The article originally appeared in The National.
Is this the perfect time for GCC private equity and venture capital to scale up?
After the global financial crisis, private equity activity in the GCC declined tremendously. Fundraising became anaemic, despite the sizeable amount of dry powder accumulated over the boom years, and deals had stalled as acquisition finance became expensive and difficult to obtain. After a long hibernation, value raised under private equity experienced a quantum leap from US$900 million in 2013 to $2.4bn in 2014, but fell to $500m last year.
The recent entry of UAE and Qatar into the MSCI Emerging Markets index has led to many market reforms across the region aimed at improving disclosures and standardising corporate governance. But nascent legal and regulatory framework, with stringent foreign ownership restrictions, weak bankruptcy laws and high set-up costs, continue to dampen investor enthusiasm.
So what has changed in the recent past? Last year marked one of the worst years for oil prices and revenues – the backbone of most of the GCC economies. And the consensus forecast for the next two years indicates only a modest increase in prices, at less than $60 per barrel, a considerable fall from the high of $115 per barrel in June 2014.
Such a drastic drop in revenues has triggered a liquidity fall, affecting several sectors of the GCC, especially in banking and financial services industry.
Growth in deposits are lagging behind credit growth and this deficit is accentuated by falling government deposits and continued remittance outflows.
Government borrowing has also been on the rise, which crowds out the private sector and deprives them of credit facilities. S&P has already forecast that Saudi Arabia is expected to tap international debt markets by 2016-17, as the domestic banking system can lend only up to $100bn, which comprises only one-third of their borrowing needs.
In addition, the looming rate hikes from the Fed could increase cost of capital, which makes it more difficult for the private sector to access funds. The IPO market, which in 2014 had 14 new issues worth $9.7bn, including the listing of NCB, the largest IPO in the region, had a dull year last year, with fewer than five new issues.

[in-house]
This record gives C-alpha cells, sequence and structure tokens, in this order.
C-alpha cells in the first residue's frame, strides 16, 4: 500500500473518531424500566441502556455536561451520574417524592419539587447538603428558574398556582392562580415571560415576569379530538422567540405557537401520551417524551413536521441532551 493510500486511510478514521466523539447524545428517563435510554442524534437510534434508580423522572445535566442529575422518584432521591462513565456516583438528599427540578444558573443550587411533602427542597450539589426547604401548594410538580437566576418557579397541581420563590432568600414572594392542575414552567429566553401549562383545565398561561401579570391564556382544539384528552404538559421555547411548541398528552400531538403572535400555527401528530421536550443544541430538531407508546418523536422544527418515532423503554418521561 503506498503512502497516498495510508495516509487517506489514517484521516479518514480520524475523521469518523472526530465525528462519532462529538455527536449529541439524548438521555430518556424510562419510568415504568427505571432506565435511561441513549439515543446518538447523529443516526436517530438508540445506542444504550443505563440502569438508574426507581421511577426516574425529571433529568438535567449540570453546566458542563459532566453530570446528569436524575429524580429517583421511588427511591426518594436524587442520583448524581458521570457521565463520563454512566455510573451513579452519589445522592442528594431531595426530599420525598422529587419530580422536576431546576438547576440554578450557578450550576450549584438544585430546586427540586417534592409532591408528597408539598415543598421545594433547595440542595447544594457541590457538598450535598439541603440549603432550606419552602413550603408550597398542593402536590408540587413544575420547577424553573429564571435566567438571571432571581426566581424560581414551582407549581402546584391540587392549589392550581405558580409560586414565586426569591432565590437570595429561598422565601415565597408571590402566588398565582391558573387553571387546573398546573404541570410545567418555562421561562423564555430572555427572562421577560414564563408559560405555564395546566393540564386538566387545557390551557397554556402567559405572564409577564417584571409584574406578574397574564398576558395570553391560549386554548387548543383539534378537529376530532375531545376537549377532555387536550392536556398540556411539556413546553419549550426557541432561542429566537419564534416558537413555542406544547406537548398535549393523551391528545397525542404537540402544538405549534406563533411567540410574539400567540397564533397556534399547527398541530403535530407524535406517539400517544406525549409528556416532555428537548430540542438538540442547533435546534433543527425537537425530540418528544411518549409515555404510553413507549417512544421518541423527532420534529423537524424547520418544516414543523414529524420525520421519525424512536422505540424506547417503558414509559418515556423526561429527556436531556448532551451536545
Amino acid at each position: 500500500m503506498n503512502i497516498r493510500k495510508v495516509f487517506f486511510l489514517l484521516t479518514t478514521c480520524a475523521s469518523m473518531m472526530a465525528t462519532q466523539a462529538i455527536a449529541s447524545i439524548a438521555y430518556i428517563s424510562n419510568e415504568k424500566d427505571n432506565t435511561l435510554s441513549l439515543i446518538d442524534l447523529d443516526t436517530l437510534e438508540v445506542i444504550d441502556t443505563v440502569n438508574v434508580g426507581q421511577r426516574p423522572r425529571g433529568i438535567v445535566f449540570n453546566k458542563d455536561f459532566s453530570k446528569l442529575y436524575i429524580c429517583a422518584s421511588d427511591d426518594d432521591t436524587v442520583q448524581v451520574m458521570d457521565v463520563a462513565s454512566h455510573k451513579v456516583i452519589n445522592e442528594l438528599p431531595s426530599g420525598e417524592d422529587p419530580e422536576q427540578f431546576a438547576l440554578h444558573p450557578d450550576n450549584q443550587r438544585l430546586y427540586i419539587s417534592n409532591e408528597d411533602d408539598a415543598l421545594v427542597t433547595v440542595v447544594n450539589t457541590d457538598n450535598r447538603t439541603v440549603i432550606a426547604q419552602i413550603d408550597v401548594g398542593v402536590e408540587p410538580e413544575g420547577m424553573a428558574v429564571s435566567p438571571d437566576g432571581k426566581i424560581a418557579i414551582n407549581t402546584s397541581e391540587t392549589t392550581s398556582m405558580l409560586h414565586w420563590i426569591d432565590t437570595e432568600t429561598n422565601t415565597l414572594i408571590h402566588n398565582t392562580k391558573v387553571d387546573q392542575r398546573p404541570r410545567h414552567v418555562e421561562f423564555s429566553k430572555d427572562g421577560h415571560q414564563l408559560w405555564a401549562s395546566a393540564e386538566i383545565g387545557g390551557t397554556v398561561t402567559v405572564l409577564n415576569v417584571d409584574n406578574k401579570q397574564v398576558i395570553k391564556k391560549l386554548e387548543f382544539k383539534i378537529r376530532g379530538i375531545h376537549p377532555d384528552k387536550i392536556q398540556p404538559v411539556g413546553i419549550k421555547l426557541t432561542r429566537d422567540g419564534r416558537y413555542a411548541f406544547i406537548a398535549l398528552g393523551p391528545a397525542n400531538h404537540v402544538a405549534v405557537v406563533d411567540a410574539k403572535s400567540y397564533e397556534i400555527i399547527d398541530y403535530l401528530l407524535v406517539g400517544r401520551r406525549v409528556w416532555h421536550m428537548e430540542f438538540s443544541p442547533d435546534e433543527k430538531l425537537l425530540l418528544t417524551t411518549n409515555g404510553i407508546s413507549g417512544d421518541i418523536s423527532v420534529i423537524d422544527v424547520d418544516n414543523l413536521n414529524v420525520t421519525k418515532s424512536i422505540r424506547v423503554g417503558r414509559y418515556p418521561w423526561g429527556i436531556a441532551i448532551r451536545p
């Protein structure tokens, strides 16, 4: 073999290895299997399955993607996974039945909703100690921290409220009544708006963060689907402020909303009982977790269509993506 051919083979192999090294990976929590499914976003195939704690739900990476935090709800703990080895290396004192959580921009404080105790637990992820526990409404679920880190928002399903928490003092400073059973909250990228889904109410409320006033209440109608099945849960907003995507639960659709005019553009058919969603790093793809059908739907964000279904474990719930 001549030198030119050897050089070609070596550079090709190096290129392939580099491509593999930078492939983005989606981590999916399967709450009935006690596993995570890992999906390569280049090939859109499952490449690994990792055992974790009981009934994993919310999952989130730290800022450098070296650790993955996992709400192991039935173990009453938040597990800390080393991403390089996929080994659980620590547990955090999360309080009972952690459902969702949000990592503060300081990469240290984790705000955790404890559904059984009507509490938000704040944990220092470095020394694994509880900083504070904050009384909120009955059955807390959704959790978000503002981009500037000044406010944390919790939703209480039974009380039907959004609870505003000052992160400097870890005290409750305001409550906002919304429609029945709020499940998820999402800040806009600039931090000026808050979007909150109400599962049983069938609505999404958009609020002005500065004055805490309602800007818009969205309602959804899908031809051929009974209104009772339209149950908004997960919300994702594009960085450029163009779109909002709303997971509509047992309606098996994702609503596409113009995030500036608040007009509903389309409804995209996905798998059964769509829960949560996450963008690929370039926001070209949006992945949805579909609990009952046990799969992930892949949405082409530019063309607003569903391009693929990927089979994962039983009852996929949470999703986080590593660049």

Most companies are staying away from floating shares in the GCC markets, owing to the oil price volatility and weak global cues. This hurts small and medium-sized enterprises (SMEs) and start-ups, which were already facing stringent collateral requirements, including personal guarantees.
Banks are reserved about funding SMEs because of their limited size and higher risks as SMEs are more vulnerable to economic fluctuations. Larger corporations in the GCC also rely heavily on bank financing, as it allows them to be less transparent and maintain greater control over their operations. But this leads to crowding out of funds as SMEs compete directly for capital with large corporations. For example, in Kuwait, the percentage of total bank loans given to SMEs is as low as 2 per cent. Fewer options in terms of Sharia-compliant products also imply that many SMEs find themselves excluded from the banking sector.
The number of start-ups have also risen in recent years and require strategic guidance to expand during the early stages. It is in this setting of challenging economic situations coupled with growing number of start-ups that PE & VC funds cannot only provide the required capital but also leverage on their industry contacts to share their domain expertise, streamline operations and thus create value for these businesses.
For example, Saudi Arabia’s STC Ventures provided a $3m venture capital funding for Compareit4me.com, a Dubai- based finance comparison start-up, which is expanding into Saudi Arabia. STC would also facilitate expansion by getting local support, and access to untapped sectors.
Many major sectors in the GCC are set to grow in the coming years, as rising disposable incomes will inevitably lead to higher consumption of goods and services. Expanding retail businesses, from jewellery, beauty and cosmetics, clothing, supermarkets and restaurants are expected to intensify investor interest, with significant opportunities in online retail (general and discount) space, as mobile penetration continues to rise in the region.
Luxury retailing is already a thriving business in the GCC – propelled by affluent locals, splurging expatriates, growing brand-aware youthful population and deep-pocketed tourists. Rising public spending in education has been driven by the need to develop skills of a rapidly growing population in the GCC countries and offer considerable opportunities for PE players.
Similarly, health care has attracted a lot of investments in the PE space, as the need to tackle the effects of lifestyle issues and newly introduced mandatory insurance are driving industry growth. In the energy sector, GCC states have also started exploring alternative sources of energy including solar power, nuclear and natural gas to boost capacity and diversify the energy mix.
Governments are also focused on modernising their transport and infrastructure, in partnership with the private sector. The entry of PEs into the family businesses can help in the greater flow of ideas, realign focus on core assets and competency, and can generate lead to better sustainability.
Private equity funds could fill the existing funding gap and take advantage of the growing regional economy.